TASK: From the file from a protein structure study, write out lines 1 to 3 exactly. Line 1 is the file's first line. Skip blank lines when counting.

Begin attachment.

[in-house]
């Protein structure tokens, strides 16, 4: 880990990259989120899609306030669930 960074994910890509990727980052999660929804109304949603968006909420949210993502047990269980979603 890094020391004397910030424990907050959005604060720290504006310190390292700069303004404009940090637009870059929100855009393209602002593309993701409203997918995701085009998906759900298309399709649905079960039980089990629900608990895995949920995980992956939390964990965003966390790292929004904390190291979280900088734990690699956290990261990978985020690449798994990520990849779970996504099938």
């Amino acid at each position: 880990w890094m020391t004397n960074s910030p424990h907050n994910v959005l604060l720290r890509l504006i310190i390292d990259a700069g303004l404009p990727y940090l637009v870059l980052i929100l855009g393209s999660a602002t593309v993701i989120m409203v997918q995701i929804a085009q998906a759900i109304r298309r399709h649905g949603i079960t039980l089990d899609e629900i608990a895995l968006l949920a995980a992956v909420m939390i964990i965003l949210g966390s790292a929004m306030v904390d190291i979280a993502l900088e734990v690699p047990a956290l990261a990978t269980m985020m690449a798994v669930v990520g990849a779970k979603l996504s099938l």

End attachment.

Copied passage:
[in-house]
């Protein structure tokens, strides 16, 4: 880990990259989120899609306030669930 960074994910890509990727980052999660929804109304949603968006909420949210993502047990269980979603 890094020391004397910030424990907050959005604060720290504006310190390292700069303004404009940090637009870059929100855009393209602002593309993701409203997918995701085009998906759900298309399709649905079960039980089990629900608990895995949920995980992956939390964990965003966390790292929004904390190291979280900088734990690699956290990261990978985020690449798994990520990849779970996504099938």
């Amino acid at each position: 880990w890094m020391t004397n960074s910030p424990h907050n994910v959005l604060l720290r890509l504006i310190i390292d990259a700069g303004l404009p990727y940090l637009v870059l980052i929100l855009g393209s999660a602002t593309v993701i989120m409203v997918q995701i929804a085009q998906a759900i109304r298309r399709h649905g949603i079960t039980l089990d899609e629900i608990a895995l968006l949920a995980a992956v909420m939390i964990i965003l949210g966390s790292a929004m306030v904390d190291i979280a993502l900088e734990v690699p047990a956290l990261a990978t269980m985020m690449a798994v669930v990520g990849a779970k979603l996504s099938l």